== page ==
Christians today must realize that we have what it takes in Christ to work out our salvation. We can work out the salvation in our marriages. We can work out the salvation of our families. We can work out the salvation of our congregations. We can work out the salvation of our friendships. Paul says in 4:13, "I can do all things through Christ who gives me strength."

It is possible in the power of Christ for Christians to erase the color line in the body of Christ.

It is possible in the power of Christ for Christians to overcome class warfare in the body of Christ.

It is possible in the power of Christ for Christians to exalt the interests of others above their own.

It is possible in the power of Christ to exalt the Body of Christ above the body politic.

It is possible in the power of Christ for Christians to exalt the Christian party above the Democrat or Republican parties.

It is possible in the power of Christ for Christians to relate to each other as brothers and sisters instead of liberal and conservatives.

Let us make the solid commitment tonight to refuse to use the church as a vehicle to promote our personal agendas of vain conceit and selfish ambition. We as the church have gathered this evening to commit ourselves to doing all we can through the power of Christ to protect and defend the unity of the Holy Spirit in the bond of peace.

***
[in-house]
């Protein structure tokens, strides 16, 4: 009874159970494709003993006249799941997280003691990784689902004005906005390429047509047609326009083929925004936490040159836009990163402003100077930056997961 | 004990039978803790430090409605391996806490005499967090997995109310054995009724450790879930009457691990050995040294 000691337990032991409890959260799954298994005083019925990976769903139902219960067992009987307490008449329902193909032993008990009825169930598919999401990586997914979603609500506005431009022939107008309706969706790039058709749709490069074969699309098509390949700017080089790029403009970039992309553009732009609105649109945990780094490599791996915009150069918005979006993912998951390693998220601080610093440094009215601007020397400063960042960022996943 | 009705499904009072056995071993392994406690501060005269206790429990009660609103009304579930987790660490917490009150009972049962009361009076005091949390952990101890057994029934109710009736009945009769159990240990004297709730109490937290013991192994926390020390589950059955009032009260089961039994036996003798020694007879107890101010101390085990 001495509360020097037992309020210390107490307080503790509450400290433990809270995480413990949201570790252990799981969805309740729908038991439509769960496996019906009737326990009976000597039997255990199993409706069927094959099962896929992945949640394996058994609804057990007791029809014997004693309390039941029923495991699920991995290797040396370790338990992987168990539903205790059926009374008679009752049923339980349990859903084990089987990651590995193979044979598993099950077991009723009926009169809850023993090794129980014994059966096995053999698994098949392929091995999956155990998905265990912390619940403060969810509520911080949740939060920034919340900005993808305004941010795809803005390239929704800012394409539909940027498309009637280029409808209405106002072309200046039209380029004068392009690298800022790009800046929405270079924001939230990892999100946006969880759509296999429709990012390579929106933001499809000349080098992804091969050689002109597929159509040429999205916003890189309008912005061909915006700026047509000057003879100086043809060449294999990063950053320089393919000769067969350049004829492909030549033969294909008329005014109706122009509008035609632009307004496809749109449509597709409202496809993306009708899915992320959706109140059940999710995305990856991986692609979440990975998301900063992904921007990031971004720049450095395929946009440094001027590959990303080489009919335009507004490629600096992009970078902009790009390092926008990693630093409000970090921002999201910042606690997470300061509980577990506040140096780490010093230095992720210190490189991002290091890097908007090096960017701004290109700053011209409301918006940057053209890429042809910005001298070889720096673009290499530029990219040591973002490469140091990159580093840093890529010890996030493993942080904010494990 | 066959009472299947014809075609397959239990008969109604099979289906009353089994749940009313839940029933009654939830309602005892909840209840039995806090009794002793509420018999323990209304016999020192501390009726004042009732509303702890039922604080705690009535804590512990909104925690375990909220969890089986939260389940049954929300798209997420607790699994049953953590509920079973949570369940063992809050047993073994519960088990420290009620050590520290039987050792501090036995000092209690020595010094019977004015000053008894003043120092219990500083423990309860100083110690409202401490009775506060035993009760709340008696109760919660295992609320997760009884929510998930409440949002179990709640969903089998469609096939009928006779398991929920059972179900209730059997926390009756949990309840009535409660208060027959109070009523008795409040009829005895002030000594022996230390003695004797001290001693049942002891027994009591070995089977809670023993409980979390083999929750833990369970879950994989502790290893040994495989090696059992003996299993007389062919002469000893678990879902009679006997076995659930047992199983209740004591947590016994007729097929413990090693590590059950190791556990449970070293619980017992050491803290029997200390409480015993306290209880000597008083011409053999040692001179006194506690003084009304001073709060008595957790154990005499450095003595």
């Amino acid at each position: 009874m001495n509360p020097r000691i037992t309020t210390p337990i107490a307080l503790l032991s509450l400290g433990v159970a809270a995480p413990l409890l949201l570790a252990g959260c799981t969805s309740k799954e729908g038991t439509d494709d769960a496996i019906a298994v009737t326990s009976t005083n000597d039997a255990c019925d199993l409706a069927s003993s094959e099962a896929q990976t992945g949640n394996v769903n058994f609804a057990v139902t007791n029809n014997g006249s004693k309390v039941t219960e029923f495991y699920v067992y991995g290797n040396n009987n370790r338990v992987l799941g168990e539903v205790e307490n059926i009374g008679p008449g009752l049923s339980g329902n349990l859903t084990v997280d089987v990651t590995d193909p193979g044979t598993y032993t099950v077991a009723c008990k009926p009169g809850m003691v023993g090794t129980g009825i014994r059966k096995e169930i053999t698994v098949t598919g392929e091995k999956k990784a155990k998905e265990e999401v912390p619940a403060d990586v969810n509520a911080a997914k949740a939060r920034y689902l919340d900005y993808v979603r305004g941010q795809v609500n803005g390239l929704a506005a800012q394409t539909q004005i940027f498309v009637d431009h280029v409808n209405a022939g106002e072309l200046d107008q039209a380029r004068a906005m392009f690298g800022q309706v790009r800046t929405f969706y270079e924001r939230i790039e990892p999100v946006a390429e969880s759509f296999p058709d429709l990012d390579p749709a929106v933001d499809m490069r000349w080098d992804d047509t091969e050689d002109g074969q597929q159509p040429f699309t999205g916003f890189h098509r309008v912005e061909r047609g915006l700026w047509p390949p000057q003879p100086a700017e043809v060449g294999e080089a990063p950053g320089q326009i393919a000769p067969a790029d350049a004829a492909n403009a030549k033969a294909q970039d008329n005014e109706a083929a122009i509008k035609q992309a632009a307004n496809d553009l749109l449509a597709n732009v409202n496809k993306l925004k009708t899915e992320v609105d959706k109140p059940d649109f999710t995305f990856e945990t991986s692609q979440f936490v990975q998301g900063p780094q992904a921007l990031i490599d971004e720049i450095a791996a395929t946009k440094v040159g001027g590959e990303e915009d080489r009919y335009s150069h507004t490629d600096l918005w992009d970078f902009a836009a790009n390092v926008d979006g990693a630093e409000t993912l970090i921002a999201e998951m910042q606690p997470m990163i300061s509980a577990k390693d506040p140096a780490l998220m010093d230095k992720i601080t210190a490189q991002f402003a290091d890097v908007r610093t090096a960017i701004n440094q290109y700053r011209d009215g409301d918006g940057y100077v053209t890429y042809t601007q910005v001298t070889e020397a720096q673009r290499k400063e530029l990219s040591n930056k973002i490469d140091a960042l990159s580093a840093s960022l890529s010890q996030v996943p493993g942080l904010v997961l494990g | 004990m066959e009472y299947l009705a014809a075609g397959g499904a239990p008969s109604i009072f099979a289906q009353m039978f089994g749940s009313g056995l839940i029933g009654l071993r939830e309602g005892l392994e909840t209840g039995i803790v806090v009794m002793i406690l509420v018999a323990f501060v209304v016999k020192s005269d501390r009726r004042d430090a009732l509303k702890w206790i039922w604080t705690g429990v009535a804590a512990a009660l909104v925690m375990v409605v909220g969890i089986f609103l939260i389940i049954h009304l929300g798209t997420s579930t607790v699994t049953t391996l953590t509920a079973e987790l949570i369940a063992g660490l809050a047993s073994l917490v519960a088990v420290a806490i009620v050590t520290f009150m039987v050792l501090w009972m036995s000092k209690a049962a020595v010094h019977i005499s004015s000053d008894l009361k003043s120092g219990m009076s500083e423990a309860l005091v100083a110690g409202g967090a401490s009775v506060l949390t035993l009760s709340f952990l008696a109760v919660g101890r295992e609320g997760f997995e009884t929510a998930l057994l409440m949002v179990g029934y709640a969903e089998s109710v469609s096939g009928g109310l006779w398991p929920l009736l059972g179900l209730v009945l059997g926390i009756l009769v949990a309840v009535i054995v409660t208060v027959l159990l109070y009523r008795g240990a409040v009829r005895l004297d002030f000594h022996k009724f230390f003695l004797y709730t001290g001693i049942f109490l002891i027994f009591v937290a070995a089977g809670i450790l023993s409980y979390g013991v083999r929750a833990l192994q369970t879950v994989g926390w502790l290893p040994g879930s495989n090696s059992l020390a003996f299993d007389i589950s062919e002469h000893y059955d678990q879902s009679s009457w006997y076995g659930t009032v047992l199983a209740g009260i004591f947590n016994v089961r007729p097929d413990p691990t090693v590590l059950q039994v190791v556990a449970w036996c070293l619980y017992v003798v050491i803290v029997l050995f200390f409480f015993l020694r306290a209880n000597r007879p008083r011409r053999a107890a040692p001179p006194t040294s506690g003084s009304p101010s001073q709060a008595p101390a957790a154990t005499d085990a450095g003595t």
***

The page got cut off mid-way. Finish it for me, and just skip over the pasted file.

Yes, we gather this evening as the body of Christ with the Godly determination to reflect the divine unity that exists within the Godhead between Father, Son, and Spirit. We stand as one person, in one spirit, against every strategy of division devised by the evil forces of hell.

We will soar above division.

We will soar above competition.

We will soar above rivalry.

We will soar above separatism.

We will soar above selfish ambition.

About the Author

Dr. Jerry Taylor
Jerry Taylor is professor of Bible at Abilene Christian University and has served as a minister in Georgia, North Carolina and Texas. He is one of the organizers of the annual New Wineskins Ministers Retreat.